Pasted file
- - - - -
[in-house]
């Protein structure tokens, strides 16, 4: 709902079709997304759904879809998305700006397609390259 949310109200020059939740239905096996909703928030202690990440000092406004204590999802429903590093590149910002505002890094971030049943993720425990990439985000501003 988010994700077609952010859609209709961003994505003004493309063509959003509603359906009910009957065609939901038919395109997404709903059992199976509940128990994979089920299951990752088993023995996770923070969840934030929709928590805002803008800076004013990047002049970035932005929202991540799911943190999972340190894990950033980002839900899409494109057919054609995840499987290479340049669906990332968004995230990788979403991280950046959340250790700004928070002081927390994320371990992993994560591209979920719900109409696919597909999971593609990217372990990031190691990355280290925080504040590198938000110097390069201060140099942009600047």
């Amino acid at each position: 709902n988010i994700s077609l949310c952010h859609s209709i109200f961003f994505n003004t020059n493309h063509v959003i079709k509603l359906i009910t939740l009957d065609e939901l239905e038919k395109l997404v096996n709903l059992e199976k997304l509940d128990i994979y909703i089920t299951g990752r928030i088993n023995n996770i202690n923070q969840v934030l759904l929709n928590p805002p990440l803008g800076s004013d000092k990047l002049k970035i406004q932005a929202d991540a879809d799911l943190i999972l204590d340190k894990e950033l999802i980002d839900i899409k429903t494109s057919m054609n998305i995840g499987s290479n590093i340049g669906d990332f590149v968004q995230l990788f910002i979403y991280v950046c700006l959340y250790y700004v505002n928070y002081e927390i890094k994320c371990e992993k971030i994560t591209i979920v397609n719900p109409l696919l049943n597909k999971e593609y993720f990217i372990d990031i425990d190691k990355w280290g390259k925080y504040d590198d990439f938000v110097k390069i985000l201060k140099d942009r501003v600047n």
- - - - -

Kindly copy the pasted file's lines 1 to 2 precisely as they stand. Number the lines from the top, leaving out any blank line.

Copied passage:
[in-house]
């Protein structure tokens, strides 16, 4: 709902079709997304759904879809998305700006397609390259 949310109200020059939740239905096996909703928030202690990440000092406004204590999802429903590093590149910002505002890094971030049943993720425990990439985000501003 988010994700077609952010859609209709961003994505003004493309063509959003509603359906009910009957065609939901038919395109997404709903059992199976509940128990994979089920299951990752088993023995996770923070969840934030929709928590805002803008800076004013990047002049970035932005929202991540799911943190999972340190894990950033980002839900899409494109057919054609995840499987290479340049669906990332968004995230990788979403991280950046959340250790700004928070002081927390994320371990992993994560591209979920719900109409696919597909999971593609990217372990990031190691990355280290925080504040590198938000110097390069201060140099942009600047």